The first shawls I made using the Corris effect had wavelike patterns. After these more abstract experiments, I wanted to apply the Corris effect to patterns with motifs such as flowers and stars. In my personal opinion, these motifs look best when they have a certain symmetry to them. However, when applying the Corris effect to a symmetric twill motif, the symmetry gets lost. To overcome this, I changed the rules of the Corris effect up a bit.

Handwoven shawl in lyocell yarn using the corris effect corrected for symmetry
Changing the rules of the game.

All sorts of symmetry

Patterns in advancing twill are a good basis to apply the Corris effect to. Making a symmetric motif in advancing twill is easy:

  1. Start with an advancing twill threading sequence.
  2. Mirror this threading to achieve reflectional symmetry in the warp.
  3. Weave as drawn in to achieve a motif that has weft-wise reflectional symmetry and 4-fold rotational symmetry.
Example of designing a symmetrical advancing twill motif for handweaving
Making a simple symmetric motif in advancing twill.

Achieving warp-wise symmetry

When applying the Corris effect to the threading of such a symmetric advancing twill motif, the warp-wise reflectional symmetry is lost. Corris entails adding two parallel threadings to the original threading. Essentially, three sets of threading are interleaved in the same order throughout the warp. So, threading A is followed by B and C and so on. There is no reflectional symmetry in a repeating sequence of A–B–C, however. I felt that this asymmetry blurred the flower-shaped motif that I planned on weaving. So, I decided to change the rules of the game a bit.

Close-up of flower motif using the corris effect corrected for symmetry
Motifs look better when symmetric.

A solution was not that hard to find. Instead of first mirroring the threading sequence and then applying the Corris effect, I first applied Corris to the threading sequence and then mirrored the result. The end result has reflectional symmetry by design. So, instead of repeating the warp sequence A–B–C for the full motif, I switched it up to C–B–A at the mirror line.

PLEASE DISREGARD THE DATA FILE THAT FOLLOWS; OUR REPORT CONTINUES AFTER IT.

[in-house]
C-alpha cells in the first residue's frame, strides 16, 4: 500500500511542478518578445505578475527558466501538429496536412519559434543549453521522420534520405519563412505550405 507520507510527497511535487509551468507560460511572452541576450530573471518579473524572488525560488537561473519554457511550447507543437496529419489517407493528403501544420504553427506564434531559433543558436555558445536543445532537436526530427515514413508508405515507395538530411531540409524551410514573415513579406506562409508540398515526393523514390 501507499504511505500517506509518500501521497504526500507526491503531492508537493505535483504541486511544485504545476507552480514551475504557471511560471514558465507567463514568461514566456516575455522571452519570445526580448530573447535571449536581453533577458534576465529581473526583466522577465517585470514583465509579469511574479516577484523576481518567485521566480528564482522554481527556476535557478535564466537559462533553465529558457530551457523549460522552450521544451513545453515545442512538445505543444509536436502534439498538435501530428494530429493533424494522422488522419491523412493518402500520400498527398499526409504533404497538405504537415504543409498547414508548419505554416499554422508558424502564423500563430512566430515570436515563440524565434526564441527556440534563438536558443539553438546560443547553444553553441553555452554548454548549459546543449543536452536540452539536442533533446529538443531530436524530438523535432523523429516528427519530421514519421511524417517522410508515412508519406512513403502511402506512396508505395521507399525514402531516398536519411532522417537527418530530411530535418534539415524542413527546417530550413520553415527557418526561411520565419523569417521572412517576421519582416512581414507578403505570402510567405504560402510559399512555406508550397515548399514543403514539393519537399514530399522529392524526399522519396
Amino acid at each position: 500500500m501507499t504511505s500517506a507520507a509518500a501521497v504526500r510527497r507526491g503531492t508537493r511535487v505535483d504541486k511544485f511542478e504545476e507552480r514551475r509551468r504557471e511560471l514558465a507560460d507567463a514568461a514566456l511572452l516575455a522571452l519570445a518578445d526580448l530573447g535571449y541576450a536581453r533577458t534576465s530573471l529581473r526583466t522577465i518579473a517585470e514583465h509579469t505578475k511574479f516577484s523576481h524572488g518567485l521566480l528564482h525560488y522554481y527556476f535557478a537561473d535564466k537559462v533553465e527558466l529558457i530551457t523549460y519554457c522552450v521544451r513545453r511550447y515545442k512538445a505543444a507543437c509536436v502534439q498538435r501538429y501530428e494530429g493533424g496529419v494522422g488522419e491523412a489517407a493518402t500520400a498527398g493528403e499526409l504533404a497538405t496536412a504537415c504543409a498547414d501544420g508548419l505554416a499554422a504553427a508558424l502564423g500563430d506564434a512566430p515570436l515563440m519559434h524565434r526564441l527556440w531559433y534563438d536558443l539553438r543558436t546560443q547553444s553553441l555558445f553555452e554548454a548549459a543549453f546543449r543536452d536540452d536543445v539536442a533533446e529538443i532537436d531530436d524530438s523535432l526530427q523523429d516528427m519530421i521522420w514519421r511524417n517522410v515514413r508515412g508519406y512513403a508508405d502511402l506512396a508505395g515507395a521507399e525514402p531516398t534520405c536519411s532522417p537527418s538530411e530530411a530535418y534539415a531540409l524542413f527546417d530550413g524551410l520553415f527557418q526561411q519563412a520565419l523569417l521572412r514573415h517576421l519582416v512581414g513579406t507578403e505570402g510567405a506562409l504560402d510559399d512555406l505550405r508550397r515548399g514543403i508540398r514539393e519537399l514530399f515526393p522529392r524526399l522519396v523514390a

example of designing an advancing twill motif with the corris effect that is symmetrical in the warp for handweaving
Finding warp-wise symmetry with the Corris effect. Note that the treadling sequence is tripled to obtain a square motif.

One thing to be aware of when doing this, is that the warp color order also changes. When all three warps A, B and C have their own color, applying the Corris effect as usual gives a nice and even color order A–B–C–A–B–C. In the case of my symmetrical threading sequence, the color order becomes A–B–C–B–A at the symmetry line. So, there are two threads of color B closer together than usual (1 thread apart instead of 2) and two threads of color A further away than usual (3 threads instead of 2). This is not a large difference, but can be noticeable depending on the colors in question. Playing around with different color combinations and orders in Fiberwork is a good way to see which color order works best.

Approaching rotational symmetry

Now that the threading is ready, it is time to look at the treadling. Again, starting from a symmetric advancing twill motif woven as drawn in. The Corris effect made the original threading sequence three times as long. If we want the motif to have rotational symmetry, the treadling and threading sequence need to have the same length. Here, we run into the second challenge.

A nice way to obtain a pattern without long floats, is to use a tabby in the treadling. Adding a tabby doubles the treadling sequence. So, with the symmetric advancing twill motif as starting point, we end up with a tripled threading and a doubled treadling. The motif will be elongated warp-wise. Doubling the whole treadling sequence and then applying a tabby does not do the trick either — this quadruples the treadling and leads to weft-wise elongated motifs.